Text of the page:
Our view of causation depends on what we consider to be the relevant events. Another way to view the statement, "Lightning causes thunder" is to see both lightning and thunder as two perceptions of the same event, viz., an electric discharge that we perceive first visually and then aurally.
Naming and causality.
While the names we give objects often refer to their appearance, they can also refer to an object's causal powers - what that object can do, the effects it has on other objects or people. David Sobel and Alison Gopnik from the Psychology Department of UC Berkeley designed a device known as the blicket detector which suggests that "when causal property and perceptual features are equally evident, children are equally as likely to use causal powers as they are to use perceptual properties when naming objects".
Causality and humanities and historical events.
In the field of history, the term cause has at least two meanings, often mistakenly conflated.
Causality and the law.
According to law and jurisprudence, legal cause must be demonstrated in order to hold a defendant liable for a crime or a tort (ie. a civil wrong such as negligence or trespass). It must be proven that causality, or a 'sufficient causal link' relates the defendant's actions to the criminal event or damage in question.
Causality: Religion, theology and the cosmological argument.
One of the classic arguments for the existence of God is known as the "Cosmological argument" or "First cause" argument. It works from the premise that every natural event is the effect of a cause. If this is so, then the events that caused today's events must have had causes themselves, which must have had causes, and so forth. If the chain never ends, then one must uphold the hypothesis of an "actual infinite", which is often regarded as problematic, see Hilbert's paradox of the Grand Hotel. If the chain does end, it must end with a non-natural or supernatural cause at the start of the natural world -- e.g. a creation by God.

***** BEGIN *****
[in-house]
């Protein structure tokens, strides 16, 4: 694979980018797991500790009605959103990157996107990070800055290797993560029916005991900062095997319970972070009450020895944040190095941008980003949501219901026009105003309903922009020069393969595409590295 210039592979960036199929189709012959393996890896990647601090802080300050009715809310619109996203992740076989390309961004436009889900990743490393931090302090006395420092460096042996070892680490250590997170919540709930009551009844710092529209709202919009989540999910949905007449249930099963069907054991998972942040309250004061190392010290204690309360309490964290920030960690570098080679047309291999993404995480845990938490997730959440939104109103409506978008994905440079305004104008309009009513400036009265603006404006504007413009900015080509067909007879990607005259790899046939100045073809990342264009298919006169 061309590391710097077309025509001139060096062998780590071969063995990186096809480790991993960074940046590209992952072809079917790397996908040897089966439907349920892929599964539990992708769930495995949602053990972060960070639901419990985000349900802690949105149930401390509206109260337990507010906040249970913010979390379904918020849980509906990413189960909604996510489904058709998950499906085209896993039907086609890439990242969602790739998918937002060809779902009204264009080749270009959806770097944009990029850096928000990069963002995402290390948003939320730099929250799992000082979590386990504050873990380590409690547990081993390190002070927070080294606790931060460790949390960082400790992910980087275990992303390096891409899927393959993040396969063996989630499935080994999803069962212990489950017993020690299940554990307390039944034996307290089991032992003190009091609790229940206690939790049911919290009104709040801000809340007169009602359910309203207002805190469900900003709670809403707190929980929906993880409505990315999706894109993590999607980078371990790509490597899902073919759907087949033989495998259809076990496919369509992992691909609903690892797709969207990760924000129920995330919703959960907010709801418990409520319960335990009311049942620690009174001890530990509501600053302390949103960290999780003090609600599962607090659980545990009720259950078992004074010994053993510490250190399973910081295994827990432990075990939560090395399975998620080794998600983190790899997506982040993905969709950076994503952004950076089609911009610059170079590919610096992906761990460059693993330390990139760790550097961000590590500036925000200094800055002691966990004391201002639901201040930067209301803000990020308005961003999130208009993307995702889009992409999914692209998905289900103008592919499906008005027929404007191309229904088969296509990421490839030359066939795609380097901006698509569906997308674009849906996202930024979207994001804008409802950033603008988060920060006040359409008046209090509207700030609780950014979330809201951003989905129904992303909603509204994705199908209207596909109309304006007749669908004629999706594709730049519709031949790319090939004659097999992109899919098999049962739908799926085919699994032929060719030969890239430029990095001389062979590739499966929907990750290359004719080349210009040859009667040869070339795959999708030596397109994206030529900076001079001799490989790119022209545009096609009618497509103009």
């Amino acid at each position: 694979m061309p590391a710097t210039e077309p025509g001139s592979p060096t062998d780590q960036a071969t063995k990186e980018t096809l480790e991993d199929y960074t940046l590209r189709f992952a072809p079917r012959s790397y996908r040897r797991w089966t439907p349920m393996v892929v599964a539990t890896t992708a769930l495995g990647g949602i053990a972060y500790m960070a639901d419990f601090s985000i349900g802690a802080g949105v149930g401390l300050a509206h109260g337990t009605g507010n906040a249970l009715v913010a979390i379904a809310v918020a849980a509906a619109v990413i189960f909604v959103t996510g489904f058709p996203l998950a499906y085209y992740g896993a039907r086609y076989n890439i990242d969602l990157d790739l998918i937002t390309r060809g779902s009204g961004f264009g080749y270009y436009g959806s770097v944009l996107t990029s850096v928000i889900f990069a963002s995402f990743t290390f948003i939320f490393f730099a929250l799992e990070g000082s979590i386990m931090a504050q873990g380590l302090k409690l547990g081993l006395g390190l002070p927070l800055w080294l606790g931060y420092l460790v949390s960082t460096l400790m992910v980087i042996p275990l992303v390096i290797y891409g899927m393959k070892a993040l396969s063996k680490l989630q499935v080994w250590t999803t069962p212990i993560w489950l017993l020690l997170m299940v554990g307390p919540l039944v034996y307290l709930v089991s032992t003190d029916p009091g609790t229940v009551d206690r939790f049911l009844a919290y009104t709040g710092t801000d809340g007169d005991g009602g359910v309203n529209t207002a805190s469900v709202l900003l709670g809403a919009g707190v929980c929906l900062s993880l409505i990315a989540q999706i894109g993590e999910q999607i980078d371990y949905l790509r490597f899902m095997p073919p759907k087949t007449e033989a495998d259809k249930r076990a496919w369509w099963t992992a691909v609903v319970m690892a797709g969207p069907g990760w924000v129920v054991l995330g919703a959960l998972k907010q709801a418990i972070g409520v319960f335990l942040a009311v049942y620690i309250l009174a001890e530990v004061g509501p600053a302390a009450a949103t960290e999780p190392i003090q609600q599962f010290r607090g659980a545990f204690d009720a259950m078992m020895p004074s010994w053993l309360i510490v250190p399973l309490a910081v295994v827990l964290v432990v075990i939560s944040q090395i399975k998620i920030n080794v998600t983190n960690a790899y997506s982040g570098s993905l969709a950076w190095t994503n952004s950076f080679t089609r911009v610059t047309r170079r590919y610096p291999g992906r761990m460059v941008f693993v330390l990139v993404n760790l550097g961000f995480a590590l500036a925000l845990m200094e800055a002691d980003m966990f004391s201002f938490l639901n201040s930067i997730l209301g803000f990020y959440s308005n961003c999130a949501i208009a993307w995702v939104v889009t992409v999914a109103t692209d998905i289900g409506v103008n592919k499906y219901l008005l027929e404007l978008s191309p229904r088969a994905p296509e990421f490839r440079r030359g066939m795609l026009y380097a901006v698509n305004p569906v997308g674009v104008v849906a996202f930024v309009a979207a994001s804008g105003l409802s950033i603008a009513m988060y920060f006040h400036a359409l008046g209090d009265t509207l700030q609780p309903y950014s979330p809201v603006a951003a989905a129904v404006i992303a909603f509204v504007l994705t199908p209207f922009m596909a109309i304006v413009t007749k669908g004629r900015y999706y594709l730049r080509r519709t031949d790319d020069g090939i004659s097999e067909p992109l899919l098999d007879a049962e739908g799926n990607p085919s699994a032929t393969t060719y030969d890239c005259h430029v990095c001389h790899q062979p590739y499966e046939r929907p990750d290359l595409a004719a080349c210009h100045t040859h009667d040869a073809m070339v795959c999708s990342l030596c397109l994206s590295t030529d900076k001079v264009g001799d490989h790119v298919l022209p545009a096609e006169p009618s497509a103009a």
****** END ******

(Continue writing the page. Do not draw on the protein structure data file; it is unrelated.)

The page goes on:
Sometimes the argument is made in non-temporal terms. The chain doesn't go back in time, it goes downward into the ever-more enduring facts, and thus toward the timeless.
Two questions that can help to focus the argument are:
Critics of this argument point out problems with it.
A question related to this argument is which came first, The chicken or the egg?
Karma is the belief held by some major religions that originated from either dharmic religion, or is influenced by dharmic religion, which holds that a person's actions cause certain effects in the current life and/or in future life, positively or negatively.
For example, if a person always does good deeds then it is believed that he or she will be "rewarded" for his or her behavior with fortunate events such as avoiding fatal accident or winning the lottery. If he or she always commits antagonistic behaviors, then it is believed that he will be punished with unfortunate events.
Some modern religious movements have postulated along the lines of philosophical idealism that causality is actually reversed from the direction normally presumed. According to these groups, causality does not proceed inward, from external random causes toward effects on a perceiving individual, but rather outward, from a perceiving individual's causative mental requests toward responsive external physical effects that only seem to be independent causes. These groups have accordingly developed new causality principles such as the doctrine of responsibility assumption.
Destiny might be considered reverse causality in that a cause is predated by an effect; e.g., "I found a twenty dollar bill on the ground because later I would need it."